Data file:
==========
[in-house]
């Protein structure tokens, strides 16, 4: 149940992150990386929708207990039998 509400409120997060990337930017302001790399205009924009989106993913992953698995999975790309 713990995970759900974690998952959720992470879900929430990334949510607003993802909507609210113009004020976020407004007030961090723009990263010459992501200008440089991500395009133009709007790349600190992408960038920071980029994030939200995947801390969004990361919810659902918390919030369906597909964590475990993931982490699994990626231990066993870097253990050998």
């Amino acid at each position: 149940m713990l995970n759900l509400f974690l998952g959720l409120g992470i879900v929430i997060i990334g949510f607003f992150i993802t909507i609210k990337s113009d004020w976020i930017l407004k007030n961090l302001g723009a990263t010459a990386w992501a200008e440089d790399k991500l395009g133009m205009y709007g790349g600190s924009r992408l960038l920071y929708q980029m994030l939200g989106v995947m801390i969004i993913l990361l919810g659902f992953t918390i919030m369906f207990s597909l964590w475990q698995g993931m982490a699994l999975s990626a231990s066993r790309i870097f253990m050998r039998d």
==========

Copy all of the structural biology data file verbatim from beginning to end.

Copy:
[in-house]
């Protein structure tokens, strides 16, 4: 149940992150990386929708207990039998 509400409120997060990337930017302001790399205009924009989106993913992953698995999975790309 713990995970759900974690998952959720992470879900929430990334949510607003993802909507609210113009004020976020407004007030961090723009990263010459992501200008440089991500395009133009709007790349600190992408960038920071980029994030939200995947801390969004990361919810659902918390919030369906597909964590475990993931982490699994990626231990066993870097253990050998």
């Amino acid at each position: 149940m713990l995970n759900l509400f974690l998952g959720l409120g992470i879900v929430i997060i990334g949510f607003f992150i993802t909507i609210k990337s113009d004020w976020i930017l407004k007030n961090l302001g723009a990263t010459a990386w992501a200008e440089d790399k991500l395009g133009m205009y709007g790349g600190s924009r992408l960038l920071y929708q980029m994030l939200g989106v995947m801390i969004i993913l990361l919810g659902f992953t918390i919030m369906f207990s597909l964590w475990q698995g993931m982490a699994l999975s990626a231990s066993r790309i870097f253990m050998r039998d």